Jeffrey Newman represents whistleblowers in cases involving military contracts, foreign bribes, Medicare and Medicaid Fraud, Tax Evasion Cases and Corporate Financial Fraud.

KBR Inc. was selected for a no-bid contract worth as much as $568 million through 2011 for military support services in Iraq, despite the fact that The Dept. of Justice is pursuing a lawsuit against the company for fraud. The Army also awarded the work to KBR over objections from members of Congress, who have pushed the Pentagon to seek bids for further logistics contracts. The  False Claims Act lawsuit, filed by whistleblowers alleging that two freight-forwarding firms gave KBR transportation department employees kickbacks in the form of meals, drinks, sports tickets and golf outings. KBR will continue to provide services in Iraq such as housing, meals, laundry, showers, water purification and bathroom cleaning under the new order, which was placed under a military contract KBR won in late 2001, shortly after the U.S. invaded Afghanistan. The no-bid work order is unusual because the Army, at the insistence of Congress, has since April 2008 put all logistics orders to bid, pitting KBR against Falls Church, Virginia-based DynCorp International Inc. and Irving, Texas-based Fluor Corp.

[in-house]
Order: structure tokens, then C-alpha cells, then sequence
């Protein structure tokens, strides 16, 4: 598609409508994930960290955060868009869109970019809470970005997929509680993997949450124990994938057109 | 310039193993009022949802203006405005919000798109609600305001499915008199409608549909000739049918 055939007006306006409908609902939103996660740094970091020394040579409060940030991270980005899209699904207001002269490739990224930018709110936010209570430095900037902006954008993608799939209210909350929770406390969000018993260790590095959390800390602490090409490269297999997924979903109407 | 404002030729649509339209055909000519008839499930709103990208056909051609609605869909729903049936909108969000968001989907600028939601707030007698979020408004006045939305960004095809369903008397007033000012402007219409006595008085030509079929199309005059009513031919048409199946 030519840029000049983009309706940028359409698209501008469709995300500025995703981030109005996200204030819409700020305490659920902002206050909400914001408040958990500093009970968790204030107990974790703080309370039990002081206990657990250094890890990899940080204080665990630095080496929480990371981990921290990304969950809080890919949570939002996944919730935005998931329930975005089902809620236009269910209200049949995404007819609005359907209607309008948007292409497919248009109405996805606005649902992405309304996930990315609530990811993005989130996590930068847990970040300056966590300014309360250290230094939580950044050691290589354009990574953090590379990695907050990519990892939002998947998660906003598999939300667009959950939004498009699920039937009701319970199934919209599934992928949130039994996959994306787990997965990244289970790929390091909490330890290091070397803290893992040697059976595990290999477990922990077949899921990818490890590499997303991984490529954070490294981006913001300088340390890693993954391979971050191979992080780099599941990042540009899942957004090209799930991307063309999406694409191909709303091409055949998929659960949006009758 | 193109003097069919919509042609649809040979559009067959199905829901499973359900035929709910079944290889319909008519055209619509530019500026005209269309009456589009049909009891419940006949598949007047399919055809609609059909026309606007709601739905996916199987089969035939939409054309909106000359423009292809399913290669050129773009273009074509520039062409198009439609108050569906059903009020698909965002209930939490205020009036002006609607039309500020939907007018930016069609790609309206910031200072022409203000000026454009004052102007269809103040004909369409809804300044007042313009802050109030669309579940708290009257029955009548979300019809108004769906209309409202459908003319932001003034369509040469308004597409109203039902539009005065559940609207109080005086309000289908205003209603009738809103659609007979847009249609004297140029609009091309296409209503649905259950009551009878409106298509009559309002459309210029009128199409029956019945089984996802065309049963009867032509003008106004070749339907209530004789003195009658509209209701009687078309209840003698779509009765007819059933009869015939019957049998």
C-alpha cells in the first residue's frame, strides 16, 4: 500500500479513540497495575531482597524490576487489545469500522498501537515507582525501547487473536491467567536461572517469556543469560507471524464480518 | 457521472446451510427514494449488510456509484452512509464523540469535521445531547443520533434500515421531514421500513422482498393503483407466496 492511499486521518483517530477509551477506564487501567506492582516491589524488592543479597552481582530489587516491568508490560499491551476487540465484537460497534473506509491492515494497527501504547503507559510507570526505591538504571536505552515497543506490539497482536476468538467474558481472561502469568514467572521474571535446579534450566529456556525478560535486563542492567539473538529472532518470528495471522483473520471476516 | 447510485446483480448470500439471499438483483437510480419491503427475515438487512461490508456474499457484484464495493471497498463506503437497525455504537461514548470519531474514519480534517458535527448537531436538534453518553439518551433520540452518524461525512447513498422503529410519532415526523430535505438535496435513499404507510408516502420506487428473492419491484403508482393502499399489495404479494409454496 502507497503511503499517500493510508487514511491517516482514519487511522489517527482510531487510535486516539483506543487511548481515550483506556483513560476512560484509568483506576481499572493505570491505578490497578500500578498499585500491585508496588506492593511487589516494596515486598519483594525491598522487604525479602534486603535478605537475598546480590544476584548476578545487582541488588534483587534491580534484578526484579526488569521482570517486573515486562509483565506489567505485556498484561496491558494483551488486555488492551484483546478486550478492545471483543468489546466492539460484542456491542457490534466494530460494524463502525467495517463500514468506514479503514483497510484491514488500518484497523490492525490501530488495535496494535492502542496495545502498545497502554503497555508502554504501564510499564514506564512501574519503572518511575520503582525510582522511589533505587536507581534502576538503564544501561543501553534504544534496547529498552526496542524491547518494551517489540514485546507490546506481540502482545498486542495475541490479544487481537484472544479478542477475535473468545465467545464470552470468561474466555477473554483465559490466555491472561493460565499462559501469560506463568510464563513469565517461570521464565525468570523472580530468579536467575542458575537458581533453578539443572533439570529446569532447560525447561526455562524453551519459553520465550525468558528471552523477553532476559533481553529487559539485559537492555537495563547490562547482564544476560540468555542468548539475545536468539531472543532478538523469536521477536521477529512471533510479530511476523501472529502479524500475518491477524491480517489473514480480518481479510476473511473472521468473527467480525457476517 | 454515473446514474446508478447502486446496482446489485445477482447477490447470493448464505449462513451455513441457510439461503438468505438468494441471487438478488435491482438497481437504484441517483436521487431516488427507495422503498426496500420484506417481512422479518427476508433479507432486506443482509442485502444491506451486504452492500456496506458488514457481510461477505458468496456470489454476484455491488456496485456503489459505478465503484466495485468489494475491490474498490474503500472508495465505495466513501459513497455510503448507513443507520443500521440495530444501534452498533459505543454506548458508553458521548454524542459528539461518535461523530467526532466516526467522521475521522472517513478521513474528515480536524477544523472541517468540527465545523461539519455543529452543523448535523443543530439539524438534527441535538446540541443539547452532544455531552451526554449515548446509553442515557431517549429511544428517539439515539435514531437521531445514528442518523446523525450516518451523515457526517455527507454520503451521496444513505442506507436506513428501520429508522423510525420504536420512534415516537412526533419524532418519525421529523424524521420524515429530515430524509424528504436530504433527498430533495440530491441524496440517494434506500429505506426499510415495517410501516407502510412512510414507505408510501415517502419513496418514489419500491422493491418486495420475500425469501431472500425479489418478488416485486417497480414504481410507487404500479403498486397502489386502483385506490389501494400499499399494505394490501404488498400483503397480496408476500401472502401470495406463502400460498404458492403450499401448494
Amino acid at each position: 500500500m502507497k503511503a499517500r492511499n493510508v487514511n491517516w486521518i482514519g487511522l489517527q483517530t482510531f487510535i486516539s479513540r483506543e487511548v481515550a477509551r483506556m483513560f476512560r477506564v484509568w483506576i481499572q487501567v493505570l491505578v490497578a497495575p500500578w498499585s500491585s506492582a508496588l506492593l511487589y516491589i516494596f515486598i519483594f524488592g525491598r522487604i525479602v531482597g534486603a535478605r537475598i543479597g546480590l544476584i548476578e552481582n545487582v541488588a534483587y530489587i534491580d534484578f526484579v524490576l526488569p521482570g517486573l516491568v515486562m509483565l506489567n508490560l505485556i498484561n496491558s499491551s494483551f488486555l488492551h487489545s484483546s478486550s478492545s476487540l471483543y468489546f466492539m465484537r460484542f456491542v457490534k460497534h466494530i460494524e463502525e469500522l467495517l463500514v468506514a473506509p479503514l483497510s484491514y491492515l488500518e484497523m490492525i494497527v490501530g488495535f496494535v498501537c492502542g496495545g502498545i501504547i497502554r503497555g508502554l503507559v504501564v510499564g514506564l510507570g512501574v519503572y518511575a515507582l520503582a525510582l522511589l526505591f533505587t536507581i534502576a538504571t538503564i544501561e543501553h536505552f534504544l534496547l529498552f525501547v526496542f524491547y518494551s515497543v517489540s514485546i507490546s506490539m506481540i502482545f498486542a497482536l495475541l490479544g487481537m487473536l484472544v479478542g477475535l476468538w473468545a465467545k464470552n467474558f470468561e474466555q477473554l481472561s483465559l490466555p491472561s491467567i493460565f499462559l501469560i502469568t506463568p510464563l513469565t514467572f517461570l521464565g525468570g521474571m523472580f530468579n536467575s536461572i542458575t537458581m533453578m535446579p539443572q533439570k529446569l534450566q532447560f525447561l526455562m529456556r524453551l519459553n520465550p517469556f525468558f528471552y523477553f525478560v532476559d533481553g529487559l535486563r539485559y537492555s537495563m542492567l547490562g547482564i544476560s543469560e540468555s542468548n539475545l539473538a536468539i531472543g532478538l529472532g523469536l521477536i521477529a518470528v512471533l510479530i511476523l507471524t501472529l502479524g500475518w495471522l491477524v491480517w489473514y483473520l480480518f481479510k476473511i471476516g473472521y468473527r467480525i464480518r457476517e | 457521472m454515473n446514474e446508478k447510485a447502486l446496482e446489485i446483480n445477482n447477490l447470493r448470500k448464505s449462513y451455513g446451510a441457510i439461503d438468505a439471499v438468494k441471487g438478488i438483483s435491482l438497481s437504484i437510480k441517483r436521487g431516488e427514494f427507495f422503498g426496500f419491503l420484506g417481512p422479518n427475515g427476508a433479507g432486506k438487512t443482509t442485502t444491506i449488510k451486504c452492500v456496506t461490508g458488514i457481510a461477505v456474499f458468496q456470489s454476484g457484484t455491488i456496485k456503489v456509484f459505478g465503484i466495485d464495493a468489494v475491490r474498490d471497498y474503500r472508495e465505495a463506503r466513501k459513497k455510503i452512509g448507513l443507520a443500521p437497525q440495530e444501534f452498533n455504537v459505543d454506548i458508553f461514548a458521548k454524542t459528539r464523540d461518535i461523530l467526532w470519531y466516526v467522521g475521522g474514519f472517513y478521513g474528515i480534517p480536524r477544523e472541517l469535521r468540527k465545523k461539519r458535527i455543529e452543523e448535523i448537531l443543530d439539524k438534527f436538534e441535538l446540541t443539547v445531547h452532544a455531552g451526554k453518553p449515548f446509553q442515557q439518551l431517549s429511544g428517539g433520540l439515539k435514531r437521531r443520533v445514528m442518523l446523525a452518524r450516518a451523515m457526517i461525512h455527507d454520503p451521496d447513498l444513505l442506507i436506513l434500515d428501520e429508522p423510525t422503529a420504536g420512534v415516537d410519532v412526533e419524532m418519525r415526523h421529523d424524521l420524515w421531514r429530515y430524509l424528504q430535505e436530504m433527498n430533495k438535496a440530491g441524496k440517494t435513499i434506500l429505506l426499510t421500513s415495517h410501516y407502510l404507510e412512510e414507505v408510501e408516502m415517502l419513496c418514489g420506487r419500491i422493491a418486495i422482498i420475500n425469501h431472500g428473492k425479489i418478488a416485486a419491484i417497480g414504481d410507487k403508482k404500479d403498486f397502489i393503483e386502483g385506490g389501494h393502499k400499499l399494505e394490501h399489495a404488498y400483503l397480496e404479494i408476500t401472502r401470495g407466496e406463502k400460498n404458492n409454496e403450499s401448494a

The Army didn’t put this work out for bids because U.S. commanders in Iraq advised against it, saying that enlisting a new company would be too disruptive as the U.S withdraws.